Unique method creates correct mirror image of molecule
Many molecules have a right and a left form, just like shoes.
In pharmaceuticals, it is important that the correct form of the molecule is used. Researchers at the University of Gothenburg have been able to produce the one mirror image by using crystals with special properties. This can have a major impact on the production of pharmaceuticals.
Researchers at the University of Gothenburg have been able to produce the one mirror image by using crystals with special properties. This can have a major impact on the production of pharmaceuticals. Photo: Susanne Olsson
Molecules that are the same, but mirror images are called chiral after the Greek word for hand.
The mirror image forms of chiral molecules have identical properties except when they interact with other chiral molecules, sort of like the left shoe fitting the left foot better than the right shoe.
Our bodies contain chiral molecules, such as amino acids in proteins and sugar molecules in our genetic material. But in all living organisms, only one of the two mirror image forms is used.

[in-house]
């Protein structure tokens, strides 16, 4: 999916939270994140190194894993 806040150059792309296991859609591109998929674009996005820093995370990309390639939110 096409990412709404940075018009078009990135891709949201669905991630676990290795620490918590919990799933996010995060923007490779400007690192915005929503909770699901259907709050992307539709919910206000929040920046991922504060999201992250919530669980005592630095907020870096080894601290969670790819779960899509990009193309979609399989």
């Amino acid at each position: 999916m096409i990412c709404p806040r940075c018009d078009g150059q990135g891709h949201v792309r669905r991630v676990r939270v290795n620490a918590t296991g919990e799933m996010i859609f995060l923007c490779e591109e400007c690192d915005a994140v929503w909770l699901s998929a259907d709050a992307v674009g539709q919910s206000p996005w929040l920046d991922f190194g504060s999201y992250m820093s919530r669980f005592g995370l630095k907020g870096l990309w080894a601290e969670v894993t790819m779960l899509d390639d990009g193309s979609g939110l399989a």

"Why it is like this is a mystery to the scientific community, but this is of major significance, to the production of pharmaceuticals for instance," says Susanne Olsson at the Department for Chemistry and Molecular Biology, University of Gothenburg.
The mirror images can have different effects in our bodies where one can provide the desired effect while the other in the worst case can give rise to serious side effects.
"Today, all new pharmaceuticals must contain only the mirror image form with the desired effect. But when a chiral molecule is produced in a laboratory, equal amounts of the two mirror images are obtained," says Susanne Olsson.
To-date, the active mirror image form has been produced by adding a mirror image form of another substance. The problem is then that this substance must be separated from the pharmaceutical.
Being able to produce the desired mirror image form without having to add mirror image forms of some other substances is considered by some chemists to be impossible.
"But by using compounds where the mirror image molecules switch between being the right form and the left form, I have succeeded in getting all crystals to contain only the one mirror image. I have thereby done the impossible, produced only the one mirror image form without using any other substance," says Susanne Olsson.
She believes that the method is industrially usable since crystallisation is a process that is good for large-scale production.
Link to the dissertation: http://hdl.handle.net/2077/32316
Supervisor: Professor Mikael Håkansson
Contact: Susanne Olsson, Department of Chemistry and Molecular Biology, University of Gothenburg,
mobile phone +46 0709 609 757
Annika Koldenius | idw